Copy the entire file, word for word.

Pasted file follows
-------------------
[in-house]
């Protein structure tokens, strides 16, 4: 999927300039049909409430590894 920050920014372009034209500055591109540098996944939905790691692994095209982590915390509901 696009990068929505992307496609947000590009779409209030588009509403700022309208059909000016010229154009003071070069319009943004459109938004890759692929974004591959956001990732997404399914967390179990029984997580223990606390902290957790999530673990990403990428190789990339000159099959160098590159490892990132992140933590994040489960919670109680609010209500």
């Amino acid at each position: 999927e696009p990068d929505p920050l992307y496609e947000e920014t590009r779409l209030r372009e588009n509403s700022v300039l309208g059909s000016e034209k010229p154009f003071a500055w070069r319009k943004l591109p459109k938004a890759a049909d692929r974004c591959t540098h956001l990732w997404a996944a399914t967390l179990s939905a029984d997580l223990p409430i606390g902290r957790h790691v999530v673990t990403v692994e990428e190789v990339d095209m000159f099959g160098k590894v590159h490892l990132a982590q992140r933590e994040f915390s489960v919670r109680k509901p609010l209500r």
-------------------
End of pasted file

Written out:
[in-house]
């Protein structure tokens, strides 16, 4: 999927300039049909409430590894 920050920014372009034209500055591109540098996944939905790691692994095209982590915390509901 696009990068929505992307496609947000590009779409209030588009509403700022309208059909000016010229154009003071070069319009943004459109938004890759692929974004591959956001990732997404399914967390179990029984997580223990606390902290957790999530673990990403990428190789990339000159099959160098590159490892990132992140933590994040489960919670109680609010209500």
């Amino acid at each position: 999927e696009p990068d929505p920050l992307y496609e947000e920014t590009r779409l209030r372009e588009n509403s700022v300039l309208g059909s000016e034209k010229p154009f003071a500055w070069r319009k943004l591109p459109k938004a890759a049909d692929r974004c591959t540098h956001l990732w997404a996944a399914t967390l179990s939905a029984d997580l223990p409430i606390g902290r957790h790691v999530v673990t990403v692994e990428e190789v990339d095209m000159f099959g160098k590894v590159h490892l990132a982590q992140r933590e994040f915390s489960v919670r109680k509901p609010l209500r």